Albert Einstein. Recently there were some letters released that he wrote to his daughter. He said to his daughter, “The world's not ready for this yet but I'm going to tell you because I love you...” He wrote to his daughter that his belief was love is the ultimate energy. And if you put love into E=Mc2, it's this energy that continues to multiply and multiply and becomes this most powerful thing. I've come to the conclusion that Love is the supreme energy, so when I read that letter I was like, “Holy fuck!” People believe Einstein and they'll buy into his stuff. I'd love to spend a day learning about that and how to implement that. If Love is this ultimate energy then I'd want to get that information from him.

3b. Who's on your Mount Rushmore of DJs?

Jam Master Jay. Roc Raida. QBert. And uhhhhh, there's four faces on Rushmore, right? Hmmmmm. Ahhhhhh. Craze. It has to be Craze. We got a badass party rocker, the best scratcher, the best juggler and fucking Craze.


4. What's your favourite household chore?

The hallmark chore for me is doing dishes. Dishes like a disc jockey, know what I'm saying? This is another thing I learned from packing up with Todd and complaining. Complaining about shit you don't wanna do doesn't make it easier; it just makes it harder. Looking at the dishes and complaining...Man, there's only one way they're going to get done and that's me doing them. After I do the dishes and I wipe down the counters...Oh man! It feels so good. After that I always have my best jams too.

4a. Who's someone that came through the Turntemple that surprised you and blew you away with the chops they had?

I don't know his DJ name. But his name is David Falloon. It was at Bass Coast in 2015. Every year when I'm doing the Turntemple there's going to somebody coming around just as I'm shutting down or hosting or whatever. Once person comes around over and over and I keep denying and the fourth time they come around I'm like, “There's no way I can so 'no' again.” Even if I need to be somewhere else, I have to be in there with this person. And it just happened to be at that time Om Unit, a legend, was in there. Dave Falloon came in and Dave hopped on the cut. I thought he had never done it before, he was so soft spoken and his body language wasn't that of someone who was going to come in and fucking rip the whole place apart. And he ripped shit up. To this day, he's a friend of mine, he'll come through and help teach. There's a legend from the Anishinaabe First Nations in Manitoba. They talk of a trickster chief who can take the form of anyone. And as part of their culture you show respect to anyone, because it could be him. That person who looks like they don't know what the fuck they're doing could be him. If was to tell a story about an unassuming hero, it would be Dave.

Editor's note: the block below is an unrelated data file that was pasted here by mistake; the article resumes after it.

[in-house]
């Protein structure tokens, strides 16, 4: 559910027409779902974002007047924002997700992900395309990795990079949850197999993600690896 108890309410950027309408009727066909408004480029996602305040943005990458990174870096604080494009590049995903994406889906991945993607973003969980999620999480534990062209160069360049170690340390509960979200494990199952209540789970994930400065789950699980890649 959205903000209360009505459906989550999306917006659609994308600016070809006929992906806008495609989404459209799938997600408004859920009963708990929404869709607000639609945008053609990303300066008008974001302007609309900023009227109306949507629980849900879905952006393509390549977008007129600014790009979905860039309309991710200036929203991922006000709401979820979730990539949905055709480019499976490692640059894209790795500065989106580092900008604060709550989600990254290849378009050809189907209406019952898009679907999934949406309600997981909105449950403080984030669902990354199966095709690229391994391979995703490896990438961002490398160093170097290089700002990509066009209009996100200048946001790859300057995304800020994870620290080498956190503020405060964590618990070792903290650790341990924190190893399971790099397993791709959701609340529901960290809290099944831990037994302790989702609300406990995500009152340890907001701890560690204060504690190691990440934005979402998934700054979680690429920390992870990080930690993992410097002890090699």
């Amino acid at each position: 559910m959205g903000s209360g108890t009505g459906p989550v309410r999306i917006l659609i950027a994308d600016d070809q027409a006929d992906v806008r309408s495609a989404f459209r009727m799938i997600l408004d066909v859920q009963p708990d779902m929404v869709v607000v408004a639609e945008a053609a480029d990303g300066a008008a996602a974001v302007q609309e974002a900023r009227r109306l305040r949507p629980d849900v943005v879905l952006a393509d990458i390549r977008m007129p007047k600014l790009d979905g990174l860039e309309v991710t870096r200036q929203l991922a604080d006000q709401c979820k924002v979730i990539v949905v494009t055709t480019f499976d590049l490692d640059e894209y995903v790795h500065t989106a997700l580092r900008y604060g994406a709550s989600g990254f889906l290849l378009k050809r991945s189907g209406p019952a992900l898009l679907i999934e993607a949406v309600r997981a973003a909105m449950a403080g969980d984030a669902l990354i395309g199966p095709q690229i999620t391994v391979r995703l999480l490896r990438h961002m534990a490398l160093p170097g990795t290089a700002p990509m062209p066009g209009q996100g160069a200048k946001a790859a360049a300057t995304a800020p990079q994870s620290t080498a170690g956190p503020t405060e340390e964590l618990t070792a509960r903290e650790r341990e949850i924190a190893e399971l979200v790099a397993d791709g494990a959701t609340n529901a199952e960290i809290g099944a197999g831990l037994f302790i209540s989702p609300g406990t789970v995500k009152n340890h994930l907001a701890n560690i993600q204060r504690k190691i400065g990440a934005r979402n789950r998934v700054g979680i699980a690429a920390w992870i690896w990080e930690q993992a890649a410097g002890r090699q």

Through some miracle, I actually have a picture of the now-legendary David Falloon ripping it up in the Turntemple - Rifflandia 2017.

Through some miracle, I actually have a picture of the now-legendary David Falloon ripping it up in the Turntemple - Rifflandia 2017.

5. What's the best memory you have of a school teacher growing up?

In grade 6 I had a teacher named Mr. Pagan. He knew how to tell a story. This was in a neighbourhood with a lot of single parents and whatnot. The guy kept teaching in the 'hood for all these years, up until last year when he retired from the school my son goes to. When I walked into the school I was like, “Mr. Pagan?” and he said, “Peter Poole!” Like, wow! So yeah, that happening recently is probably my best memory of a teaher.

5b. Who was the first person where you were like, “Holy shit, this person is in the Turntemple!”?

Oh man, there's been so many. Uhhhhh

Ahahaha. Okay, when's the last time?

Last time Craze was in was bananas. There's been many world champions come through. We've had Woody, Shiftee, Craze, Brace...There's been literally A to Z. A Skillz and Z-Trip. Zeke Beats, JFB. All the best. The guys with this insane scratch vocabulary. They just know how to speak in the language of Scratch.

6. The guest question comes from Neil from Righteous Rainbows...What's been the greatest “Eureka moment” that you've had regarding your craft in the past year?

When I share this thing that I love with other people, it enhances my experience. If I'm doing it from an authentic place...Like, today I was on the reservation, jamming with these little kids, they'd never done it before and they were so thrilled. When I do that, I know that without fail I'm going to be on the receiving end of some high-level professional satisfaction. When I share with other people, it makes this better.

6b. Finally, what does the Turntemple mean to you?

The Turntemple is an authentic place for me to share my love with other people, my love of turntablism. It's a place where the preservation of the language of vinyl-based DJing can live. If people don't practice language, it dies. The Turntemple is a place where people can come in and actually practice the language. They can get their hands on some turntables and see the relevance. “If there's so many ways to DJ, why do we keep doing it this way?” It's a place to share and celebrate the culture.

Photo by  Xavier Photography .